How to Multi-task with Ease: Train the Body and Mind as One

By Sandra Clarke

June 27, 2018

person walking and talking

Doing two things at once like walking and talking is more complicated than one might think, but researchers in the Department of Human Health and Nutritional Sciences are finding ways to help us get better at multi-tasking.

Prof. Lori Ann Vallis and PhD student Timothy Worden have found that young adults are better at performing combined physical and mental tasks after they have trained for those two tasks together. Because trying to concentrate on two things at once can lead to some unfortunate consequences (for example, you may be more likely to trip over something in your path while your mind is distracted trying to remember what is on your shopping list), the researchers were keen to determine how biomechanics and cognitive training could be combined to best improve multi-tasking performance.

“We loved the idea of integrating biomechanics with cognitive attention, rather than concentrating on improving only one,” says Vallis. “We were excited to see if it would work.”

With insights in both neuroscience and biomechanics from colleagues Naseem Al-Aidroos of the University of Guelph and Allan Adkin of Brock University, Vallis and Worden set out on two different experiments to try to reduce dual-task interference, which is the difficulty that arises when trying to perform two tasks at the same time. The dual-task in this case involved walking over a moving obstacle while also performing what’s known as a Stroop test, where participants must identify whether a recorded voice is saying the words “low” or “high” using a low or high pitch, which can be trickier than it seems.

In the first experiment, participants completed an integrated walking and cognitive-based training program before attempting both of them together in the dual-task test. Participants ended up walking over the obstacle more carefully compared to those who did not undergo any training, suggesting that this type of direct training can help individuals perform better in very specific multi-tasking situations.

Next, they set out to determine whether those same benefits could be seen when participants were trained for a task that was less related.  In this case participants were asked to perform a computer-based car racing game in lieu of the walking-based training. If it worked, it would support the idea of a general training program that could benefit more diverse daily multi-tasking situations. Unfortunately, the computer based training resulted in improved dual-task performance on some measures but it did not result in a more cautious walking strategy in a subsequent dual-task test, indicating that preparing for dual-task success may require a training program that closely mimics the intended tasks.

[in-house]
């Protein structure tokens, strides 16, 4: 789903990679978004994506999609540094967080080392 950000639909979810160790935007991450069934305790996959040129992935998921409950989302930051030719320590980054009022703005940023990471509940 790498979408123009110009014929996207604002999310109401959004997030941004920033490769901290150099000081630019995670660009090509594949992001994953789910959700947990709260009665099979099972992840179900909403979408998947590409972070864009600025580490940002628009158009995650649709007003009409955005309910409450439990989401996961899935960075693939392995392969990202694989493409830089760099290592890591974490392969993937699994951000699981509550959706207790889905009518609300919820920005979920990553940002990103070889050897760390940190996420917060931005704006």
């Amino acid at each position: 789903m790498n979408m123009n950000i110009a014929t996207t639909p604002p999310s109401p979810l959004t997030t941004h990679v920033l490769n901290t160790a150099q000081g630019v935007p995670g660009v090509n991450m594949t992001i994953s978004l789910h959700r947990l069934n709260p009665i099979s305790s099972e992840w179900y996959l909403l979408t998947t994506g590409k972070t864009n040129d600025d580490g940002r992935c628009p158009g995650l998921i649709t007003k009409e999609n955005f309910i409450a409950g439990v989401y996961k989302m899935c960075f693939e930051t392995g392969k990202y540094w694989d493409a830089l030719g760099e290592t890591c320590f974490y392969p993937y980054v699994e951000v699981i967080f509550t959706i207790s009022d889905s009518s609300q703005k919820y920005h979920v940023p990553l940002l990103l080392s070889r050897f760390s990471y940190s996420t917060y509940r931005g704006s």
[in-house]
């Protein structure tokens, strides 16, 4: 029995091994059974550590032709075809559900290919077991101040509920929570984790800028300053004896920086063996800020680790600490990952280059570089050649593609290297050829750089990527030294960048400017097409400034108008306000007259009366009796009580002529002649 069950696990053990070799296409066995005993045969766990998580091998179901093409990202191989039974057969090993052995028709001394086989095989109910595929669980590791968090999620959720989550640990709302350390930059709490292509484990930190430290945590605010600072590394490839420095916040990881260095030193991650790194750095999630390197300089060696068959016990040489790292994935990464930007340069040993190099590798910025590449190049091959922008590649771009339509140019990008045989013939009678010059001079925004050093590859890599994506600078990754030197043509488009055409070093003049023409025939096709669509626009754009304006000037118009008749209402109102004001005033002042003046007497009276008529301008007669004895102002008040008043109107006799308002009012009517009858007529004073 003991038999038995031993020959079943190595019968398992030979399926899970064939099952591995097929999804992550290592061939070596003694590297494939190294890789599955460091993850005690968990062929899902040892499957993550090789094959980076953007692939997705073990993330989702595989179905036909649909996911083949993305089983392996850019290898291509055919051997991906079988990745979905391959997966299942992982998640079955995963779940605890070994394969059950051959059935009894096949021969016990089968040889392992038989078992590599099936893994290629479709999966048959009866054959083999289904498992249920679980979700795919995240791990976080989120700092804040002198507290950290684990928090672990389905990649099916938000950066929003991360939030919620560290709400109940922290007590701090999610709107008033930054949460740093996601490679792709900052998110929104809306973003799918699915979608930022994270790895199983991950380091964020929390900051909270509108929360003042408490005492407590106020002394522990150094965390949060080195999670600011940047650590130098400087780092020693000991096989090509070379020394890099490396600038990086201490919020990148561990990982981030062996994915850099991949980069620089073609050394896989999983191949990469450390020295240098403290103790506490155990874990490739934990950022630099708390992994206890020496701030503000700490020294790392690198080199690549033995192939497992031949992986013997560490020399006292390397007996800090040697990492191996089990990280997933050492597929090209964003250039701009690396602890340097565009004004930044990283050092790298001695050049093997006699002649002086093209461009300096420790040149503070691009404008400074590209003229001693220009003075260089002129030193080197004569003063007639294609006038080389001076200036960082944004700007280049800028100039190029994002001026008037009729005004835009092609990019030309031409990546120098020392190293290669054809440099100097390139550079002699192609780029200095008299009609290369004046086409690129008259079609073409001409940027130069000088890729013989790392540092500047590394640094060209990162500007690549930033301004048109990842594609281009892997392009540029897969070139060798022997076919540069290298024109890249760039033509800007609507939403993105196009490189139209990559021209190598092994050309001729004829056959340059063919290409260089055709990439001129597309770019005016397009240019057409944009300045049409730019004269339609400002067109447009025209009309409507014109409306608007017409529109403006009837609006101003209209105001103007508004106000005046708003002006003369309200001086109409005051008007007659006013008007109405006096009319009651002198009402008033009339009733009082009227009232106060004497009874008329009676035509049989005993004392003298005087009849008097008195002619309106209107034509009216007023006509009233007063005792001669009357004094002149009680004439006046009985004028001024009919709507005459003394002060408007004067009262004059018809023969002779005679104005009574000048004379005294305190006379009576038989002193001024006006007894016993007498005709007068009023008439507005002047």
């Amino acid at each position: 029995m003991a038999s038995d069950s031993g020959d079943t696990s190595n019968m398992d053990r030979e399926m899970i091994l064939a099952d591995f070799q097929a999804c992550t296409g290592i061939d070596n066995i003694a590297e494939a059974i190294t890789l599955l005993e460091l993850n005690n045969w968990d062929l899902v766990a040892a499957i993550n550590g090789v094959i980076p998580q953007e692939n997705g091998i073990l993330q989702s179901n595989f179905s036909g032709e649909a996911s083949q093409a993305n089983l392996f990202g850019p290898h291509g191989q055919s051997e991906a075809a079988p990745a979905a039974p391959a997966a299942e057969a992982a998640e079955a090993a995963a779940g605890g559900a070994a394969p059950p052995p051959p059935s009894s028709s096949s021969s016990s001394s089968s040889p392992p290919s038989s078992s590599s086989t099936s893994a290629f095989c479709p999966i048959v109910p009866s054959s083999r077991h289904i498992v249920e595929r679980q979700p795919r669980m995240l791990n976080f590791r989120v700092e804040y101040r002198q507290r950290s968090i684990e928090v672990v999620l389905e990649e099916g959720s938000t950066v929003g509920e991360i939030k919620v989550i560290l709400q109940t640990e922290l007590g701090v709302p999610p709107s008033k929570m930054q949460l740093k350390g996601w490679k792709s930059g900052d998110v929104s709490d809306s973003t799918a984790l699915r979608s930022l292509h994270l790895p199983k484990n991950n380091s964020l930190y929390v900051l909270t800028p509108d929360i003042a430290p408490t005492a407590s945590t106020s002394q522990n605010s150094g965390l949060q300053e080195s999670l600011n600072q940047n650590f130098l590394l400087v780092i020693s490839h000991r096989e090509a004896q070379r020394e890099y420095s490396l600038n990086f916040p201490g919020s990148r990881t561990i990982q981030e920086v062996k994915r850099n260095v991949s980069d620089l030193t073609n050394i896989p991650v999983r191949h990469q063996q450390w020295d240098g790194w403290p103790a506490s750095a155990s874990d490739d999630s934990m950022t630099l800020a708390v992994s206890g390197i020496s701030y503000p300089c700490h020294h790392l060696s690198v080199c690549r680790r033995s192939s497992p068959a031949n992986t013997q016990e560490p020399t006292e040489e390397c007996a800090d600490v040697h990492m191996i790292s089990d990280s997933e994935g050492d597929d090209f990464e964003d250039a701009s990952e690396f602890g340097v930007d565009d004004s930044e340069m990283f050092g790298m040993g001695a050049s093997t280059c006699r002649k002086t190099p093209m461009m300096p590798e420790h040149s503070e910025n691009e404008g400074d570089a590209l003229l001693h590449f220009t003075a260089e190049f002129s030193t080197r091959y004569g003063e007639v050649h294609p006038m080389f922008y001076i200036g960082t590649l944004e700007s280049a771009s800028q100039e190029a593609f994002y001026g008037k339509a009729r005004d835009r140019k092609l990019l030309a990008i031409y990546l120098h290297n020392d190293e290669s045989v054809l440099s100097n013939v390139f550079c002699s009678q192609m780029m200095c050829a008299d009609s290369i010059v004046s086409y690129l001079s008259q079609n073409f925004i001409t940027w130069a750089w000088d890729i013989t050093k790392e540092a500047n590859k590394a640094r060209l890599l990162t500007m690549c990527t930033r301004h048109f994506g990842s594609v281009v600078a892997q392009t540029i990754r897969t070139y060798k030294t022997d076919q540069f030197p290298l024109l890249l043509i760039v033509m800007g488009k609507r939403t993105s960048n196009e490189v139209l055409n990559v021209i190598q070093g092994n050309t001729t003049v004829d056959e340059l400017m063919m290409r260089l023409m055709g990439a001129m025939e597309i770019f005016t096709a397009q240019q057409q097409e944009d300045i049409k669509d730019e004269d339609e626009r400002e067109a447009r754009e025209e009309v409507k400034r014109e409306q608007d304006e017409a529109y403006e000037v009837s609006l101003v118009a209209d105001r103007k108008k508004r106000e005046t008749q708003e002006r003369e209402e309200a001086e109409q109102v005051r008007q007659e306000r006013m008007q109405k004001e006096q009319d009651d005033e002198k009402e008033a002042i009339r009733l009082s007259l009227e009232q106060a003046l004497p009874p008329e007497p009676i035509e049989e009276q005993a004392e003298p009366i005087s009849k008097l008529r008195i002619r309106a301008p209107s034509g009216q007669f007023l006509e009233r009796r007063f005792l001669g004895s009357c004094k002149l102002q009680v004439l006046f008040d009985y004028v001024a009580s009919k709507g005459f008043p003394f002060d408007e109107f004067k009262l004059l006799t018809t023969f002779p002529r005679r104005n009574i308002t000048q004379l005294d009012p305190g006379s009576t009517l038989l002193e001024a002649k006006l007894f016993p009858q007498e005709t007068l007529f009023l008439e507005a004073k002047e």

While the results were not quite what Vallis and her colleagues expected, they’ve paved the way for future investigations for the lab. “These results have given us the opportunity to get even more creative with our research,” says Vallis. “The timing may be right to incorporate items such as virtual or augmented reality to our experimental designs.”

With multi-tasking becoming the new norm in our society, and elderly people especially vulnerable to the difficulties associated with performing multiple tasks at once, developing effective dual-task training protocols has enormous promise to benefit real-life situations.  

This research was funded by the Natural Sciences and Engineering Research Council of Canada.

 

Read the full article the Journal of Motor Behaviour.

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